PANC 2015: Set It and Forget It Investments

Target-date funds can be an automated way to solve participant savings behaviors—unless they’re used incorrectly.

People don’t always use target-date funds (TDFs) appropriately, said Wei-Yin Hu, vice president of financial research at Financial Engines, speaking at the PLANADVISER National Conference in Orlando, Florida, on Tuesday. TDFs are “a nice all-in-one solution,” he said, “and can provide a long-lasting investment outlook. But are people getting the benefit?”

Unfortunately, about 40% of participants drop out of the vehicle, some because of market turmoil, when they lose 5% or 10%. “They don’t have anyone to call,” Wu said, “and they do things on their own that hurt them.” By comparison, managed accounts as a solution see less drop-off, he observed. “Nothing is perfect, but there is a sharp difference.”

Another problem: partial allocation. Typically, participants put only a part of their portfolio in TDFs, Hu said, citing statistics showing that just 4% of assets in TDFs are used appropriately. The funds are predominantly used by young, newly enrolled participants with smaller balances. People leave over time and do not go in with large balances. 

Participants grow reluctant to keep all their assets in one investment, Hu observed. “If there’s one thing they learned, it’s ‘Don’t put all your eggs in one basket,’ without realizing there are exceptions.”

The design of these funds is good, but actual participant behavior is where they fall down. “People can’t talk to a TDF and are tempted to chase performance and panic in down cycles,” Hu said.

Analyzing TDF usage is the most valuable skill a plan adviser brings when working with the plan sponsor to get to the right qualified default investment alternative (QDIA), according to Ben D. Jones, managing director at BMO Global Asset Management. “Unfortunately, a lot of plan sponsors don’t give that decision the reverence it deserves,” he said. “They choose the recordkeeper solution or the cheapest solution.”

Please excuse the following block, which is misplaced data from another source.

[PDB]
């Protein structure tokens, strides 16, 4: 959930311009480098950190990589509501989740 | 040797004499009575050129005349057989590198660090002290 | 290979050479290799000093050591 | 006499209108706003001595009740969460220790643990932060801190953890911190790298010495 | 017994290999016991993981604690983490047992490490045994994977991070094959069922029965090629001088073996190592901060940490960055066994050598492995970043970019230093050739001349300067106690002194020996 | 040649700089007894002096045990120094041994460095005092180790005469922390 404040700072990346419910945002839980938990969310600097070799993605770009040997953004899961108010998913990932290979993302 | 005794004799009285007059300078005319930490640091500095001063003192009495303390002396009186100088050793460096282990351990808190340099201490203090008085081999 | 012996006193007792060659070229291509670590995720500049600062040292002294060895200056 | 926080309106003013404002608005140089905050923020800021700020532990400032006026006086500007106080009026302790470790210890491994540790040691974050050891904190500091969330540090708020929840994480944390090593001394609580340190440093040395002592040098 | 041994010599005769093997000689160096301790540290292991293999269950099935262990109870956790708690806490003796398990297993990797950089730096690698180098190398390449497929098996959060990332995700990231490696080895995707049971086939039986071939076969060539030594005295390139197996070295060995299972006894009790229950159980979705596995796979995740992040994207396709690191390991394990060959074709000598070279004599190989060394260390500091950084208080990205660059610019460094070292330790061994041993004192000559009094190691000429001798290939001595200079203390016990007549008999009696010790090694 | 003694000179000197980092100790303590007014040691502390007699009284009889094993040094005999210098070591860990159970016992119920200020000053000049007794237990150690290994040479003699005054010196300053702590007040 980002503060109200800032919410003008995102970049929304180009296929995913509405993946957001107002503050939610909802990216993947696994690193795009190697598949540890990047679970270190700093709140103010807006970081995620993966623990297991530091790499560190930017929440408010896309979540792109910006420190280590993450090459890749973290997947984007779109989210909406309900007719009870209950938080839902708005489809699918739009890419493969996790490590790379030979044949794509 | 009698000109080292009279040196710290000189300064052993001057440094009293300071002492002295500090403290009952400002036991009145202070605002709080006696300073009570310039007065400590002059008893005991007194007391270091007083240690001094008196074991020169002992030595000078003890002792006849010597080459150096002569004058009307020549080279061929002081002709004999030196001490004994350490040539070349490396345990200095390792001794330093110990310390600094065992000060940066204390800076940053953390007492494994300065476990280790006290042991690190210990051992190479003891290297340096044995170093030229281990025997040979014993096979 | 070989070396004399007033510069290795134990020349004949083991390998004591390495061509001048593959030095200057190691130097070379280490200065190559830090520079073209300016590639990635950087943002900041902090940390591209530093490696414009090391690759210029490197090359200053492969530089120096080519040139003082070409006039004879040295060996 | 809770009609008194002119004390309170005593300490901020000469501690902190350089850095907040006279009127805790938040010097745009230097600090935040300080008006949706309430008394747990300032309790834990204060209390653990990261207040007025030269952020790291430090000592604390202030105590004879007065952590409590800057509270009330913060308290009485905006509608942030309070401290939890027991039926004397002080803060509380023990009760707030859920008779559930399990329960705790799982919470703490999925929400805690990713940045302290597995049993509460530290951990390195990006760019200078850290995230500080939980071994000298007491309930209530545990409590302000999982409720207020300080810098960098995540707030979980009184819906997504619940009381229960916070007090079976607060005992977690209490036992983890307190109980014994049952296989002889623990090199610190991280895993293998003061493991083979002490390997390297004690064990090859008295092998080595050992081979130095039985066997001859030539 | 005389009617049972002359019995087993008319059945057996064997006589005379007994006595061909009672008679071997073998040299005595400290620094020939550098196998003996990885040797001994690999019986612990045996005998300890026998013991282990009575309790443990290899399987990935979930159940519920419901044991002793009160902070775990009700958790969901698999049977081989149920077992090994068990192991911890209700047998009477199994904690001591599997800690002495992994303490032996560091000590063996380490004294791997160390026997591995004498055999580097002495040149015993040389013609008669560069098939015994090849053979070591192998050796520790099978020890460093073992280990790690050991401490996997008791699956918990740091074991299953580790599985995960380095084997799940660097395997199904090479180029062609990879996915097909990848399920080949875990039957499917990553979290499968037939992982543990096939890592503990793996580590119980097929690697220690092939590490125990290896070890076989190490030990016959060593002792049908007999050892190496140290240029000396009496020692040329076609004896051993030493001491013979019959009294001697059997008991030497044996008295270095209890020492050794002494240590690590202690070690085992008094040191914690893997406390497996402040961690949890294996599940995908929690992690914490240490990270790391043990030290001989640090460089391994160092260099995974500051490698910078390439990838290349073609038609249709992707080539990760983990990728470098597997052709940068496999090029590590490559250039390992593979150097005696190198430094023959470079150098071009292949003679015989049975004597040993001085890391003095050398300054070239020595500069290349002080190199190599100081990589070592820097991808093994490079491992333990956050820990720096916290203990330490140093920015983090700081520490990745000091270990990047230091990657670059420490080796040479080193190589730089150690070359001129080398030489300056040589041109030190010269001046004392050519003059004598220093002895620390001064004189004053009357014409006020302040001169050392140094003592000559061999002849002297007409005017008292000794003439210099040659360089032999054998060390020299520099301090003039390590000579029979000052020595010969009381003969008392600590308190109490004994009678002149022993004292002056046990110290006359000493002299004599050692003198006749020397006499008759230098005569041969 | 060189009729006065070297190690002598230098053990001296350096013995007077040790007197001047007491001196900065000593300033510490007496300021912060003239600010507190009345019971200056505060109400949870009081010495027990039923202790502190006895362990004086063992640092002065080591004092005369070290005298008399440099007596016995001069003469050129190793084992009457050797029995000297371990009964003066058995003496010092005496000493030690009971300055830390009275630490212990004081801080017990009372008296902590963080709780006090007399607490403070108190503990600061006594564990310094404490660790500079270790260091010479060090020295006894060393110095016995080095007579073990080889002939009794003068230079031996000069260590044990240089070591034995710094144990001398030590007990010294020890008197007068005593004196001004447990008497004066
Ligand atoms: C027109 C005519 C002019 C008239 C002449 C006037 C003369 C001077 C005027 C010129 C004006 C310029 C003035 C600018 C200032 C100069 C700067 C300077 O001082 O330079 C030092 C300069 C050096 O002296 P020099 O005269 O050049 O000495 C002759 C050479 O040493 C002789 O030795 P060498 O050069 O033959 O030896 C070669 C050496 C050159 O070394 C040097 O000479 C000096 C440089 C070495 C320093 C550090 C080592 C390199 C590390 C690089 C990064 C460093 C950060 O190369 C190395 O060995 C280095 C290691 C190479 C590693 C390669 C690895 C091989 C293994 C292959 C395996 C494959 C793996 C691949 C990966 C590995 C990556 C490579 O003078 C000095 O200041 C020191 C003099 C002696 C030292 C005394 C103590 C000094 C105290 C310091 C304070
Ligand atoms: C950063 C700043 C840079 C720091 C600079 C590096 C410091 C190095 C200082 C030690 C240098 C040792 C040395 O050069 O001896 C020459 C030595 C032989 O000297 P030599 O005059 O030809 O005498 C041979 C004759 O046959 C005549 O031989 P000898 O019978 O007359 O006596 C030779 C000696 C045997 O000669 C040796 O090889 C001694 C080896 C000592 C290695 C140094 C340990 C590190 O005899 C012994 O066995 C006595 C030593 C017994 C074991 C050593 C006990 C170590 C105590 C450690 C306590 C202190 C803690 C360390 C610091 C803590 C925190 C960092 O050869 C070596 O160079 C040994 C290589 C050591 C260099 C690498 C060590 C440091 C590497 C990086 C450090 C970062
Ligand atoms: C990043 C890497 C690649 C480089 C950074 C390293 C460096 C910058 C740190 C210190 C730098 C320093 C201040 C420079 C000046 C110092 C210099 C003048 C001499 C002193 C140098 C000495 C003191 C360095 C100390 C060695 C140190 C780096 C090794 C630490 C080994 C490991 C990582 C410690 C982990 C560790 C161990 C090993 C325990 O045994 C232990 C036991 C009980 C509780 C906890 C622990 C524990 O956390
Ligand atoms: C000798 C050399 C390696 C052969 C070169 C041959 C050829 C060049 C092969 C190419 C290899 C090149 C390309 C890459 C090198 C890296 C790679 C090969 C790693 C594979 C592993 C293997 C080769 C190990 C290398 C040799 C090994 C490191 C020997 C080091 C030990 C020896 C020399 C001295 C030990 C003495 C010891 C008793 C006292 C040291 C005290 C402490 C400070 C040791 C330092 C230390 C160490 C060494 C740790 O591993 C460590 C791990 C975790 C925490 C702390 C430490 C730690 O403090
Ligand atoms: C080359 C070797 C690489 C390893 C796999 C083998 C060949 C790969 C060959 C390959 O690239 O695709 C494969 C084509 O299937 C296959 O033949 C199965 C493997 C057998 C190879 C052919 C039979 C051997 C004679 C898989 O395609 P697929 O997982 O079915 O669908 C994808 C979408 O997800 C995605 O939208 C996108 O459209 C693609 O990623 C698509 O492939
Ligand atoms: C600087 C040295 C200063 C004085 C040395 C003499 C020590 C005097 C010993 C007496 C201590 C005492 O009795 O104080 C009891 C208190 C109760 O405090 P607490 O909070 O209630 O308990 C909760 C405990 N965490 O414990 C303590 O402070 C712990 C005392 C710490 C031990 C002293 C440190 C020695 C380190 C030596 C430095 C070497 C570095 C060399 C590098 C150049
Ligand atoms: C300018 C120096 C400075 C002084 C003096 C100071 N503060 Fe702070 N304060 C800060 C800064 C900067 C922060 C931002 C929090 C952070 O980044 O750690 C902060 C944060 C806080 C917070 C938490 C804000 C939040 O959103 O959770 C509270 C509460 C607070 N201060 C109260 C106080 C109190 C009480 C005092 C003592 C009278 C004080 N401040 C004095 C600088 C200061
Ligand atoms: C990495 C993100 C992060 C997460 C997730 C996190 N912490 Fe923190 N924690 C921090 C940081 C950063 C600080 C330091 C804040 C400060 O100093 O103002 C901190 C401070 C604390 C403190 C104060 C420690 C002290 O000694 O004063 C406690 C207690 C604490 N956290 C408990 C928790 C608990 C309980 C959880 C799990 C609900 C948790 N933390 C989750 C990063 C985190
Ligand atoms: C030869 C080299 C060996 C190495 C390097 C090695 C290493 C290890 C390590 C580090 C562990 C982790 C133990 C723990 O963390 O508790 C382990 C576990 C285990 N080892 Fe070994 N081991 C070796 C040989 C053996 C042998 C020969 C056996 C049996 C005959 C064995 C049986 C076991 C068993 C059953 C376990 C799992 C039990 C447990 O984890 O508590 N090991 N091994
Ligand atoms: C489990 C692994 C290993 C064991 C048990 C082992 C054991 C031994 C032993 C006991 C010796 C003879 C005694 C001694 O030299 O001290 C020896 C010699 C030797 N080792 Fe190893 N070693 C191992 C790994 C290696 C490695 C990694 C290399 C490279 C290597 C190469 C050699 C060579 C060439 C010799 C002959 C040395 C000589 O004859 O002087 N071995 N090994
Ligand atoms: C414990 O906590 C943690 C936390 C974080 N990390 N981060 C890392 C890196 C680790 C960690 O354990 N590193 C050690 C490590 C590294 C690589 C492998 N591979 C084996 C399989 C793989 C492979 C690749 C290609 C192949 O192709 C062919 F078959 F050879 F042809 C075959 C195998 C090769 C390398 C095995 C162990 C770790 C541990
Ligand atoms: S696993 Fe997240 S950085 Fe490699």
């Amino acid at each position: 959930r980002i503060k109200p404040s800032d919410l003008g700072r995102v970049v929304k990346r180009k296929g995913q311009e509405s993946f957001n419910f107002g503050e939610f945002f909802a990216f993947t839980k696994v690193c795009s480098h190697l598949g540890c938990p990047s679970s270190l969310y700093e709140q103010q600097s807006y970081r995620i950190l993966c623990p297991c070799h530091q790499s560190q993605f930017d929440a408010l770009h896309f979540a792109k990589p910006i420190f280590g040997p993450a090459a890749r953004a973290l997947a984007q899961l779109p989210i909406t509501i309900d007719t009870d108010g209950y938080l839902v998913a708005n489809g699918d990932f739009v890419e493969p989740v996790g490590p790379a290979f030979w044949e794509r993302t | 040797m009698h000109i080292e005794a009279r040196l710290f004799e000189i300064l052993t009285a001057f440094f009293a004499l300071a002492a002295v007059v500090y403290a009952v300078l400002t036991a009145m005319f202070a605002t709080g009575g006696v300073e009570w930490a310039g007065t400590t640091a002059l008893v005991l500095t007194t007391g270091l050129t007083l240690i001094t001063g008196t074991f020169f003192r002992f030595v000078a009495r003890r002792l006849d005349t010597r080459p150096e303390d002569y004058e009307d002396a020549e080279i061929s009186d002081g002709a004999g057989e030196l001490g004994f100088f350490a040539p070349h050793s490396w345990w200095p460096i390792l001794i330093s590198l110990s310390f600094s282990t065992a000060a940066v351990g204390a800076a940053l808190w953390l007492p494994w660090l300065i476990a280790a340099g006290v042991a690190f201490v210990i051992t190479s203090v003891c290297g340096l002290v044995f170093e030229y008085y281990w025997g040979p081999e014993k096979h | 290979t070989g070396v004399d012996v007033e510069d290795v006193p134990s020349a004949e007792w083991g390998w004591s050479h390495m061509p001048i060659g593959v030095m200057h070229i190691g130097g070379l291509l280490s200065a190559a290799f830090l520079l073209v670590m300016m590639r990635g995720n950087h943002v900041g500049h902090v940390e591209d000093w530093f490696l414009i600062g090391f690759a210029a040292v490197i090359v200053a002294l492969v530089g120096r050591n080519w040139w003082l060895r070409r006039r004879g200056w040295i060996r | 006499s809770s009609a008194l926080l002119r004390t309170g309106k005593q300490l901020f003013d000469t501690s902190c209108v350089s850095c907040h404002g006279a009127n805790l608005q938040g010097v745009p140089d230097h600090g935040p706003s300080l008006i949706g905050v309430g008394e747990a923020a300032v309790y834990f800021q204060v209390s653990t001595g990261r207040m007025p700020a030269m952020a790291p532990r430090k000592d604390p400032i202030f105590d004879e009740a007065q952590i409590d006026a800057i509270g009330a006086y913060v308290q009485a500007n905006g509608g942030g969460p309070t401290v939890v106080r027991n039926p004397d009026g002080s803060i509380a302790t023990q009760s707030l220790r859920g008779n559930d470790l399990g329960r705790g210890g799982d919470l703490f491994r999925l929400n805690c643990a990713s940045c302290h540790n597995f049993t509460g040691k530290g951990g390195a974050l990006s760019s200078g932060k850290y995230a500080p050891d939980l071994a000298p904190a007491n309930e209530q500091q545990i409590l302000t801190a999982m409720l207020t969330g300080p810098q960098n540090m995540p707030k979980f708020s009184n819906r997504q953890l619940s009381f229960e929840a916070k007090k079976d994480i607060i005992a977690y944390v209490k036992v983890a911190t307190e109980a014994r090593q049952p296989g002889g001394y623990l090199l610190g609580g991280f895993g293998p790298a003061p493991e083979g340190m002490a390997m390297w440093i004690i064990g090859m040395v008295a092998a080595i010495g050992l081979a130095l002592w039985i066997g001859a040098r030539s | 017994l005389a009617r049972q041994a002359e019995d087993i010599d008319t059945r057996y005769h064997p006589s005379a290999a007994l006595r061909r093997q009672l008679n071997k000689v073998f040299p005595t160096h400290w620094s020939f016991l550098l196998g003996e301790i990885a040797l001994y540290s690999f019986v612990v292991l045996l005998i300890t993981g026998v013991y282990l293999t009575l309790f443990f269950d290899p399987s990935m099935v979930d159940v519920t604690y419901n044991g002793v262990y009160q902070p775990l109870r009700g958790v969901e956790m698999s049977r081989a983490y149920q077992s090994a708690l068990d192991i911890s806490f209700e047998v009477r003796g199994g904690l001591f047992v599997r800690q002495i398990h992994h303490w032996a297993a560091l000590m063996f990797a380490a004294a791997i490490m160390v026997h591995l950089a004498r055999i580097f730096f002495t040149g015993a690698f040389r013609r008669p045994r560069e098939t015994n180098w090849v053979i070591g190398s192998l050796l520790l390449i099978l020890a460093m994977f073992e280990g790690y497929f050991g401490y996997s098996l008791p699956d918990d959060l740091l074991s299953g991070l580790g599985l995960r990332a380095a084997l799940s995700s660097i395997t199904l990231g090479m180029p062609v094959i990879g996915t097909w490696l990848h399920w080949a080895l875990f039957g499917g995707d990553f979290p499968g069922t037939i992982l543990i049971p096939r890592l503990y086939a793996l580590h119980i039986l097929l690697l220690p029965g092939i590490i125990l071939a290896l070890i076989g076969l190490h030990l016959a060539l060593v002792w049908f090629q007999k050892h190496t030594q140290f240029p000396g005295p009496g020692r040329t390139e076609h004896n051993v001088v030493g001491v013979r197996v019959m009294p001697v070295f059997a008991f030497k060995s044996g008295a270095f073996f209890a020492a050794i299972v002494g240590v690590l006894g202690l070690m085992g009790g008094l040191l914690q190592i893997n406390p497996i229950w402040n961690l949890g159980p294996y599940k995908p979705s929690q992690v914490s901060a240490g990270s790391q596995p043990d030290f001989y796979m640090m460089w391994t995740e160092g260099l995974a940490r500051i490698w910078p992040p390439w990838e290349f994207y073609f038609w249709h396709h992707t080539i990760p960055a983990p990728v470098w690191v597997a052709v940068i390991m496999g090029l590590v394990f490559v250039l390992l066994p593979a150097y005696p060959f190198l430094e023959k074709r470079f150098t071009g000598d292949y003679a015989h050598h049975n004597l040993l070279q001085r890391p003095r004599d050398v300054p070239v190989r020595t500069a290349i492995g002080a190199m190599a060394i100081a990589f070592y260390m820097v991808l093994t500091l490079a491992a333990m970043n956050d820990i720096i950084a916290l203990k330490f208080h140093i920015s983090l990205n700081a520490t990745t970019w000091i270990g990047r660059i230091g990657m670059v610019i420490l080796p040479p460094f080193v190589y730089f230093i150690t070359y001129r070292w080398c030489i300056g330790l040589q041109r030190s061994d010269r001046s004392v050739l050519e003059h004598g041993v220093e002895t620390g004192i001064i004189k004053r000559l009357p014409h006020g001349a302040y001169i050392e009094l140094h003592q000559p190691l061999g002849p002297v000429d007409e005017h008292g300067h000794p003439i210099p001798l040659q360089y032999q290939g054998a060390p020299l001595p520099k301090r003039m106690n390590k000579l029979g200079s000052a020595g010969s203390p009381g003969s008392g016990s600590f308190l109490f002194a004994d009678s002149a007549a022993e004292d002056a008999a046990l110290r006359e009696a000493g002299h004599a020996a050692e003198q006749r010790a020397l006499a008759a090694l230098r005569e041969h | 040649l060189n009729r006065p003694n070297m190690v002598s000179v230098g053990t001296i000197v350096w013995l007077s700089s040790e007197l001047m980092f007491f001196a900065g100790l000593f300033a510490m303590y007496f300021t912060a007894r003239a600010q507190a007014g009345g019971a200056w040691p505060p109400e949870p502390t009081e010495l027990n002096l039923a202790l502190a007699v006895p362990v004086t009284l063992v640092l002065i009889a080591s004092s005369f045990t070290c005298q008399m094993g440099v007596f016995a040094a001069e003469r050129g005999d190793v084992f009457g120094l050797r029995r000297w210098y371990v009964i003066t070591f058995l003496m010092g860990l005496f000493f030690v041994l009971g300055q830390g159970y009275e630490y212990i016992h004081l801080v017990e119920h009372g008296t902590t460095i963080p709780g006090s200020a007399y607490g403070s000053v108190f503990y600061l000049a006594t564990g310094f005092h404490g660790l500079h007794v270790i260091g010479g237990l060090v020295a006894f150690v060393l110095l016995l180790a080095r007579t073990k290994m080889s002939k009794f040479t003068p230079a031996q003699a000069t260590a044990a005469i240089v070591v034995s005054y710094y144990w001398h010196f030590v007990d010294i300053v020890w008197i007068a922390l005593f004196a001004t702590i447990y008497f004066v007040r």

The key, Jones said, is determining the plan objectives. How paternalistic is the plan? Does the sponsor want to have a guided plan, or is it more interested in being self-directed?

NEXT: TDF usage, selection and monitoring are ways to add value.

Plan advisers can add a lot of value by providing scenario analysis and analytics to walk plan sponsors through the decision matrix, Jones said. Plan sponsors are unlikely to revisit a decision, so it’s advisable to have different trigger points throughout the life cycle of that client to revisit the funds and make sure the plan objectives are still met. “Many TDFs have changed their [investment] philosophy entirely over the last decade,” Jones pointed out.

Advisers have the hardest job of anyone in the industry, trying to select the appropriate TDF for a plan, said James Macey, senior vice president/portfolio manager at Franklin Templeton Investments. TDFs have myriad complexities to analyze, from the variety of asset classes they invest in to the underlying managers, differences in glide path construction and methodology, proprietary versus nonproprietary or strategic versus tactical. “What is the right amount and balance of those things?” he asked.

“We as an industry need to do a better job on the participant side,” Macey said. “Plan sponsors need to educate their work force; advisers need to do a better job, and portfolio managers have to do a better job helping to explain the risks and rewards.”

Evaluating target-date funds is an evolving process, Macey said. Firms differ on how they evaluate TDFs, but most importantly the smartest advisers understand that choosing solely on performance and fees is no longer on the table.

Another pitfall is participants who benchmark their TDFs to the Standard & Poor's (S&P) 500. “Then,” Macey said, “they freak out over low returns. But the S&P is not an appropriate benchmark for a TDF, and certainly not when [a participant is] older.” He also emphasized that good advisers understand past performance foretells nothing.

Ultimately, Hu reminded the audience, the plan sponsor wants employees to get to a successful retirement. “We as advice providers report to our plan sponsor clients on how we impact participant outcomes,” he said.